'Soft kill' is when you make a guided weapon miss you, without destroying it. This tends to come under three big headings.

    Confusion - You provide a lovely false target a long way away from you, which the weapon's operator fires at. The weapon never sees you and may never have been able to do so. Not much done these days for a variety of reasons, but we used to be able to fire 'chaff charlie' from guns to generate radar targets some miles away to do this. (Modern systems are better at saying 'no, that's chaff, ignore it'; also we tend to worry much more about close-in fights, rather than having most of the North Atlantic to play in)

    Distraction - The weapon is fired in your general direction, but you give it a false target before it detects you and in time to distract it. The weapon never locks onto you, preferring one of the decoys you've put out. Chaff delta works that way.

    Seduction - The most nervous part. The weapon's coming your way and it's locked onto you and if you don't think of something, it'll hit. Seduction decoys persuade its seeker to let go of you and chase something else instead, like a big floating radar reflector or a carefully-timed chaff cloud, that start out right next to you and then move away, hopefully taking the weapon's seeker with them. Timing, course and speed can be quite tricky to pull off and there's no chance to try again if it goes wrong.

    Soft kill can be extremely effective, and you can get some capability quite cheaply (some RFAs have at least some soft-kill, for example) However, it's limited in category - chaff won't affect a TV-guided missile, for instance. It doesn't destroy the threat, so you may get "fly through" where a missile goes for a decoy, flies through the chaff or whatever, thinks "Huh?" and goes back into search mode to find something else to kill. And it's tricky to combine with hard kill, because it's very hard to be sure which incoming threats have been (or will be) tricked into going for decoys and which are coming for ships. However, anything that reduces the chances of a ship I'm on being hit by big HE warheads, makes me happier...

    Hope this helps, happy to expand (within sensible limits, obviously) as necessary.
  14. A bit late in the day for my reply, but...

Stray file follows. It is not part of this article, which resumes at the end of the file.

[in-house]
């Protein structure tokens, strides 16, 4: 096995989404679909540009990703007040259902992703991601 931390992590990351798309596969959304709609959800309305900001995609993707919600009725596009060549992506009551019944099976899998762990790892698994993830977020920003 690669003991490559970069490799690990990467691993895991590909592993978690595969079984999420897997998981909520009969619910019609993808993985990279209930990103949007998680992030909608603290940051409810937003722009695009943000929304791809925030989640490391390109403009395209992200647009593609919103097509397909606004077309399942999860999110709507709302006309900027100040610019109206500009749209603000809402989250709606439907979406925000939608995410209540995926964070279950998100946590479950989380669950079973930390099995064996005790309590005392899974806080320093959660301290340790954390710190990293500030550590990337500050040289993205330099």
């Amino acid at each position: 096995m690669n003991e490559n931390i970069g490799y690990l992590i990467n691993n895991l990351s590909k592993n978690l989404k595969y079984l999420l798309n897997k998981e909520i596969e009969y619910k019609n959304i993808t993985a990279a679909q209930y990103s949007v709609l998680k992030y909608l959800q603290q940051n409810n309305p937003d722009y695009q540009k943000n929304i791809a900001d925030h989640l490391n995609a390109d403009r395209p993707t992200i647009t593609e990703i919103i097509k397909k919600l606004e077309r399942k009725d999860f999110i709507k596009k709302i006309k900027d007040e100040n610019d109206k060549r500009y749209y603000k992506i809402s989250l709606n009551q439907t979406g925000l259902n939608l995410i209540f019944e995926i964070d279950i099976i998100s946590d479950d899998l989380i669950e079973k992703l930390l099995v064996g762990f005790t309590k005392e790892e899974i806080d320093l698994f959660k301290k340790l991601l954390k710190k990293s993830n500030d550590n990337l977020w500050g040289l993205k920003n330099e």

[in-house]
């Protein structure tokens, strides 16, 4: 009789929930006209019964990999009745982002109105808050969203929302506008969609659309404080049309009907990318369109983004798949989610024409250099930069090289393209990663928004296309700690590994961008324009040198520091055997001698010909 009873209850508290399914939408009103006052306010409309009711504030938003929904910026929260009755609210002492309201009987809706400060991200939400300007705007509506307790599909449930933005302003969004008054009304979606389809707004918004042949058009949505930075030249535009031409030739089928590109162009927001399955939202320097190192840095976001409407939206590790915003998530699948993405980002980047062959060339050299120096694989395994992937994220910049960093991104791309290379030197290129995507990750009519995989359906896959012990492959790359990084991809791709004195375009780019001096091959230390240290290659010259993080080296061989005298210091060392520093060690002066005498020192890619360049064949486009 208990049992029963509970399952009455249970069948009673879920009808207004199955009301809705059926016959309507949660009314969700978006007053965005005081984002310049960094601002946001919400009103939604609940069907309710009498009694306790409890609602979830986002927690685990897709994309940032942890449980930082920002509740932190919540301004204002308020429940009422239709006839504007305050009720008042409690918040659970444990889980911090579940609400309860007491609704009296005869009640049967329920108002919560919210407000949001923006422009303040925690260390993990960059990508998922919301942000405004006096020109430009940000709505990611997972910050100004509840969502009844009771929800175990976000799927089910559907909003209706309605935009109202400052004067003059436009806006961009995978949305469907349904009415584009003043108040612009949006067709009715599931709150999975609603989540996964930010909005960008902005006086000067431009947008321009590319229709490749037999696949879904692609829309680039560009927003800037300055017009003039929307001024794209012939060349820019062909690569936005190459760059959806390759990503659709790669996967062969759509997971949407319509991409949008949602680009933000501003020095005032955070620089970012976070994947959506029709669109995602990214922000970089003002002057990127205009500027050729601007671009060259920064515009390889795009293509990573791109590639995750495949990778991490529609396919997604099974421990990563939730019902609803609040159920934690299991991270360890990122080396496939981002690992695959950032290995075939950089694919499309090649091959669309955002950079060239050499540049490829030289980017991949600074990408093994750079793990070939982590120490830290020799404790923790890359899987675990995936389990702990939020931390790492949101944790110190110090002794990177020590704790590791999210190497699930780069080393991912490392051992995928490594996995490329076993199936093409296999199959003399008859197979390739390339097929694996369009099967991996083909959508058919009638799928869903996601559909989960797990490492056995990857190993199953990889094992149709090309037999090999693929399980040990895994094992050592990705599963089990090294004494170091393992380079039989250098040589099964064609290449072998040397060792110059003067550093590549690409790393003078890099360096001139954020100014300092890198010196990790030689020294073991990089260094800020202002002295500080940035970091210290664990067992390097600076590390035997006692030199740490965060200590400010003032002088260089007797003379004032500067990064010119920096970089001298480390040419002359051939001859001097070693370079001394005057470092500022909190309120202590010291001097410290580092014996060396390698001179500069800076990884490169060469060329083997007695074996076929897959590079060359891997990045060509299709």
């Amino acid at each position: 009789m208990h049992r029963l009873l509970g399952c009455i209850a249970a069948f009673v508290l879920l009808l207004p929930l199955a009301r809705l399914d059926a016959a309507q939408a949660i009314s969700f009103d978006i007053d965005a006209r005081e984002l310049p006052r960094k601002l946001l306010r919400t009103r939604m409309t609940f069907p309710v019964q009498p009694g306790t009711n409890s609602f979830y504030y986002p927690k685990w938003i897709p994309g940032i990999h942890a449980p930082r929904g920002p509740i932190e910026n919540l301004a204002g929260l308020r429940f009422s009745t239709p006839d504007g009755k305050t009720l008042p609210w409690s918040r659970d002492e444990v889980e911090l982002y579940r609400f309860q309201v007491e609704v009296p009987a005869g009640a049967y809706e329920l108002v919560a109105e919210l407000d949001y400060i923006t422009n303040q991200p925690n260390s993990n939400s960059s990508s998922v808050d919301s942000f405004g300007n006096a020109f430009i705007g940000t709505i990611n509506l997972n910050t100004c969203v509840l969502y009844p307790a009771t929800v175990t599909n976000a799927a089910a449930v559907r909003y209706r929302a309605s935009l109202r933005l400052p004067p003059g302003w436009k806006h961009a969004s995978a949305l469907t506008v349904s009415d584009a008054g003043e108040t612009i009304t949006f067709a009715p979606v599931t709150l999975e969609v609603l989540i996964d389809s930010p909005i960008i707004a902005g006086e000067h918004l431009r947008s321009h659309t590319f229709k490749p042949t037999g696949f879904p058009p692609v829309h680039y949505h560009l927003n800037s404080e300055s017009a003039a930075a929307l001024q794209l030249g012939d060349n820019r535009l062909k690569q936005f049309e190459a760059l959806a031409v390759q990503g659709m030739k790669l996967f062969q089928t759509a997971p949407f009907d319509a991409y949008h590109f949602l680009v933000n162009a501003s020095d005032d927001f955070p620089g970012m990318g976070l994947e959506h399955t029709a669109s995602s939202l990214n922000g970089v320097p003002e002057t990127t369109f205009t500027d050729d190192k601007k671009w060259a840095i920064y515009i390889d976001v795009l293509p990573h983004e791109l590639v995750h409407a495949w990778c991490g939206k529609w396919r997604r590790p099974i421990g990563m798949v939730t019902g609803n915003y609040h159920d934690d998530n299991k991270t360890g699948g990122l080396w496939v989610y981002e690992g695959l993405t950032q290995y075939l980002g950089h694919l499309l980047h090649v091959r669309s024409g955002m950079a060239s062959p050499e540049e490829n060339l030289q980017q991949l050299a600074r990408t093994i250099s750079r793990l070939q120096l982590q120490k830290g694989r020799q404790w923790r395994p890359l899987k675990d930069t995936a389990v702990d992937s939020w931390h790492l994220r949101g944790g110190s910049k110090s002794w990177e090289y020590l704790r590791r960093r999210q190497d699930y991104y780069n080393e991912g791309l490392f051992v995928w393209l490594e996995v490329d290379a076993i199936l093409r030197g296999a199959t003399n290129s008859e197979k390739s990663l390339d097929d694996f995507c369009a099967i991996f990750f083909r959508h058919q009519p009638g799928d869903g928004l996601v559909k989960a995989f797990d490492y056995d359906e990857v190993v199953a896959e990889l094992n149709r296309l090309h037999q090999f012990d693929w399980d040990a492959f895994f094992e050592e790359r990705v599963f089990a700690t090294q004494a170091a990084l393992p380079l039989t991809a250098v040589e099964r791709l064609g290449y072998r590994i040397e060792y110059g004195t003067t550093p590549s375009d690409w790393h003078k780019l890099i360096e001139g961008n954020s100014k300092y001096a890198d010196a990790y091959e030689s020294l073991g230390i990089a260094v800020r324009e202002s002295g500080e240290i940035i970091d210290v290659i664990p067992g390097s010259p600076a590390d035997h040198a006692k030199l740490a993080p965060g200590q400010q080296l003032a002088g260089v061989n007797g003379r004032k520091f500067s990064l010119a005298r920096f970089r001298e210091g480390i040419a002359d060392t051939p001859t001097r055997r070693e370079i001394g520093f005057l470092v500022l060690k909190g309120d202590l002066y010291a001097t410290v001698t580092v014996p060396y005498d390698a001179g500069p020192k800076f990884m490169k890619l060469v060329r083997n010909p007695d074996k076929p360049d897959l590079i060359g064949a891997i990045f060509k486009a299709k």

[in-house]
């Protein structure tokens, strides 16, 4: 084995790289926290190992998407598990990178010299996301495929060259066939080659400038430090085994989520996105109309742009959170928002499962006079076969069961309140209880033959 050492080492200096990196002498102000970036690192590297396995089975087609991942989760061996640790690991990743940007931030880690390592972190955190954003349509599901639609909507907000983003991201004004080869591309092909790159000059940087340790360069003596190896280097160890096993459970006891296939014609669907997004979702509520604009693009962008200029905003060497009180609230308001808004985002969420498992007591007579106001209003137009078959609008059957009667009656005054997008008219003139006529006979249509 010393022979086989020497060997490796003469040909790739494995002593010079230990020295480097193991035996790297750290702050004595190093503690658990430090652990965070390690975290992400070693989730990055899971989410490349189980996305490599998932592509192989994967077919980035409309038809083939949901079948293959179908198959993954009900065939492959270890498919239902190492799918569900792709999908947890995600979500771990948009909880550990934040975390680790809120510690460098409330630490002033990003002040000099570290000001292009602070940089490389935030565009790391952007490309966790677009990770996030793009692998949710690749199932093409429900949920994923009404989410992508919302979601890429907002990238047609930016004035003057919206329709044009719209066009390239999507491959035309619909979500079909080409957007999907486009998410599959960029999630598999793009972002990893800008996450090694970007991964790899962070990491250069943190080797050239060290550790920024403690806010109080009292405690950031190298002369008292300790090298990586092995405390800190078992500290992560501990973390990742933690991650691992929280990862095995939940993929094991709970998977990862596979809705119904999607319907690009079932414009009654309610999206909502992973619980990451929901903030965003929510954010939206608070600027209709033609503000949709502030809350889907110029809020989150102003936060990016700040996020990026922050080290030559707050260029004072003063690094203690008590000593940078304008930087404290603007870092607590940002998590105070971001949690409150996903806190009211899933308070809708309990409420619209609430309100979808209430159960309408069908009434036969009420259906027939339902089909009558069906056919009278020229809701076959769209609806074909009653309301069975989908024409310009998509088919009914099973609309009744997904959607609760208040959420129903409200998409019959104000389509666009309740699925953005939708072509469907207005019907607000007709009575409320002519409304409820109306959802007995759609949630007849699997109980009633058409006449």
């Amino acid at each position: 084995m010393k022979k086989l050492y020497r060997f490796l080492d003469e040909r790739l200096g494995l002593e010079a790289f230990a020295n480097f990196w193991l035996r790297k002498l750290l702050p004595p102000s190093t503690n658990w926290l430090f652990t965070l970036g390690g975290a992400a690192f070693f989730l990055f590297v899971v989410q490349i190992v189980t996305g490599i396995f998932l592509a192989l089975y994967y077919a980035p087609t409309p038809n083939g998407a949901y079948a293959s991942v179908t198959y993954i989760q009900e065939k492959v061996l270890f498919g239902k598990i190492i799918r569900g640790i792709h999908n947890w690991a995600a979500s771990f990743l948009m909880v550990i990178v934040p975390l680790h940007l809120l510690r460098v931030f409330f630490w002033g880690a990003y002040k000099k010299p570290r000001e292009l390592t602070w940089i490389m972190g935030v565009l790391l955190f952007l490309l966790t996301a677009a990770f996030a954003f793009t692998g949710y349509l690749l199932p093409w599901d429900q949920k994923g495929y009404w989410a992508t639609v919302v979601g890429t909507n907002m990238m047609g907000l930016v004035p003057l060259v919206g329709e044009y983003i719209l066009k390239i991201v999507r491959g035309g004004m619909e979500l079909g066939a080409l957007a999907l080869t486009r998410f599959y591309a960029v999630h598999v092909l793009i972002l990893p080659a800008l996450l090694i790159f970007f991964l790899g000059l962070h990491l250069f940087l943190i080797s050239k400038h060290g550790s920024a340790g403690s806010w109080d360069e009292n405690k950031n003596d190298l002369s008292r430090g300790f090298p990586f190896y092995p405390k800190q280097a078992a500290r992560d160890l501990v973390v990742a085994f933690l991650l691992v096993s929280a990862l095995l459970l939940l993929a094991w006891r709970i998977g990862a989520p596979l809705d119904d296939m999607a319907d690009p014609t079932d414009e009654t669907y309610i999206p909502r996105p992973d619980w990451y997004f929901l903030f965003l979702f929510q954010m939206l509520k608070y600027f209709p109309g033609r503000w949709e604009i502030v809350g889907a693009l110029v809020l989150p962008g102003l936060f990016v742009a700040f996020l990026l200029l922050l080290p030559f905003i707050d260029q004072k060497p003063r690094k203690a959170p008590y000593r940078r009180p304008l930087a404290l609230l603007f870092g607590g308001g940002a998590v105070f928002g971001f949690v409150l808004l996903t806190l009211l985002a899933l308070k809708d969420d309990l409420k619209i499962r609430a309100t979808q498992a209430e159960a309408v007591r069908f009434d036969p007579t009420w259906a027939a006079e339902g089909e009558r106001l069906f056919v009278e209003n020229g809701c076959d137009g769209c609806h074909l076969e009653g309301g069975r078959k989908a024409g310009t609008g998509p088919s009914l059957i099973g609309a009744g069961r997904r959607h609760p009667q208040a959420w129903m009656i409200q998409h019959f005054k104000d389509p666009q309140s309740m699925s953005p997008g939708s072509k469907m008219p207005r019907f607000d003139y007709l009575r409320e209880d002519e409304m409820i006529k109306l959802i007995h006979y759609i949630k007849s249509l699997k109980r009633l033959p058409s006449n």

I'll second your oppo's statement. I remember the tannoy onboard (Hermes) announcing that we had narrowly escaped an Ex... and then watching the AC burn through into the night. A big memory was that it seemed odd to see helos flying around looking for casualties with their (search?) lights on, when we had been darken ship state for weeks on end.
  15. Thanks for the explanations, I even understood some of the longer words as well.
    I understood the basic principles I just didn't know the term or some of the details. All ist Klah.

    Cornishgolfer, I completely understand, but there is a lad where I live who is an argie. He taught me to canoe and we were looking into the Devizes-Warminster till I broke a rib. Really critical of the war and hates the military junta, gets really worked up about the macho side to argie society.
    Mind his sister was one of the 'disappeared ones' so it is understandable.
    I reckon you would like him when he gets going about the ones who started the war, it would even turn a matelot's ears pink.

    Thanks to all who have taken the time.

  16. Never happen.
    I lost several friends because of their chest jumping attitude that is still there today. If they were alive, they would be fathers and grandfathers now and therefor generations of their future has been wiped out. The Argies and their ilk, have very short memories.
  17. Understood perfectly.
    Yes there is still a lot of it in Argieland, I can see it on their website.
    Short memories no, they still have 1833 fresh in their minds. Blind yes.

    Take care.
  18. IF I remember my history, Argie land NEVER owned the Falklands. All the battles over the flippin place was between Spain and us! So what the feck, they are doing claiming it as theirs is ???
  19. I play rugby with a lot of Argies out here in Spain and tarring them all with the same brush is a bit harsh. As a side note [Thread Diversion Warning] I was wandering around the Cartagena Naval Museum the other day I came upon an old display that claimed that the Armada was never defeated because technically they completed their goal by reaching Calais! Lacking the Spanish to complain about this I tried to get a little bit of revenge by walking around the museum whislting Rule Britania.
  20. tiddlyoggy

    tiddlyoggy War Hero Book Reviewer

    At risk of inviting incoming, I had a run ashore in Argentina 5 years ago. The locals were extremely friendly and eager to mix with us. Those that spoke good English were all quite damning of the war and the Junta in general. I'd gladly go there again.